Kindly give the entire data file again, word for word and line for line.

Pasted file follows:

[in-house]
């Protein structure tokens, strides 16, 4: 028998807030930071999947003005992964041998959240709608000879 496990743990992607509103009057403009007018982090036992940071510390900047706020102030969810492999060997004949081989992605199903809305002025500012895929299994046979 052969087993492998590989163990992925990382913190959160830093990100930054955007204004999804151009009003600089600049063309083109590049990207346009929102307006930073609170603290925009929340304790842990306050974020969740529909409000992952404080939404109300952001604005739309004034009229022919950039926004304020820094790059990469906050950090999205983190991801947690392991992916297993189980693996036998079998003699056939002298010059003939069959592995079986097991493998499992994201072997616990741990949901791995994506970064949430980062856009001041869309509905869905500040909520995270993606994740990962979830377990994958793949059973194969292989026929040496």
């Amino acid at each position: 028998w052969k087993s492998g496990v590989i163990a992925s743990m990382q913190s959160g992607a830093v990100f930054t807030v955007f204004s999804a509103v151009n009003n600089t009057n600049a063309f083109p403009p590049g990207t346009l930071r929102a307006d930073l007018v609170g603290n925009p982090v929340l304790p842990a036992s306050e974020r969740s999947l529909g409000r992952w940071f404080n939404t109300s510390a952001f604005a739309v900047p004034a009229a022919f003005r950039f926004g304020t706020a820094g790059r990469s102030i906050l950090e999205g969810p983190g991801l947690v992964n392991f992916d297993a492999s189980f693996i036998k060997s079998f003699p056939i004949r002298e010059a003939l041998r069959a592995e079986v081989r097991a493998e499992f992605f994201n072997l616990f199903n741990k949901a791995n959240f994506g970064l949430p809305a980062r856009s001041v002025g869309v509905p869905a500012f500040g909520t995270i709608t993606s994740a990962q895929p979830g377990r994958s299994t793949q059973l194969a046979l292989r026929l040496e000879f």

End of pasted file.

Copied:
[in-house]
């Protein structure tokens, strides 16, 4: 028998807030930071999947003005992964041998959240709608000879 496990743990992607509103009057403009007018982090036992940071510390900047706020102030969810492999060997004949081989992605199903809305002025500012895929299994046979 052969087993492998590989163990992925990382913190959160830093990100930054955007204004999804151009009003600089600049063309083109590049990207346009929102307006930073609170603290925009929340304790842990306050974020969740529909409000992952404080939404109300952001604005739309004034009229022919950039926004304020820094790059990469906050950090999205983190991801947690392991992916297993189980693996036998079998003699056939002298010059003939069959592995079986097991493998499992994201072997616990741990949901791995994506970064949430980062856009001041869309509905869905500040909520995270993606994740990962979830377990994958793949059973194969292989026929040496």
């Amino acid at each position: 028998w052969k087993s492998g496990v590989i163990a992925s743990m990382q913190s959160g992607a830093v990100f930054t807030v955007f204004s999804a509103v151009n009003n600089t009057n600049a063309f083109p403009p590049g990207t346009l930071r929102a307006d930073l007018v609170g603290n925009p982090v929340l304790p842990a036992s306050e974020r969740s999947l529909g409000r992952w940071f404080n939404t109300s510390a952001f604005a739309v900047p004034a009229a022919f003005r950039f926004g304020t706020a820094g790059r990469s102030i906050l950090e999205g969810p983190g991801l947690v992964n392991f992916d297993a492999s189980f693996i036998k060997s079998f003699p056939i004949r002298e010059a003939l041998r069959a592995e079986v081989r097991a493998e499992f992605f994201n072997l616990f199903n741990k949901a791995n959240f994506g970064l949430p809305a980062r856009s001041v002025g869309v509905p869905a500012f500040g909520t995270i709608t993606s994740a990962q895929p979830g377990r994958s299994t793949q059973l194969a046979l292989r026929l040496e000879f």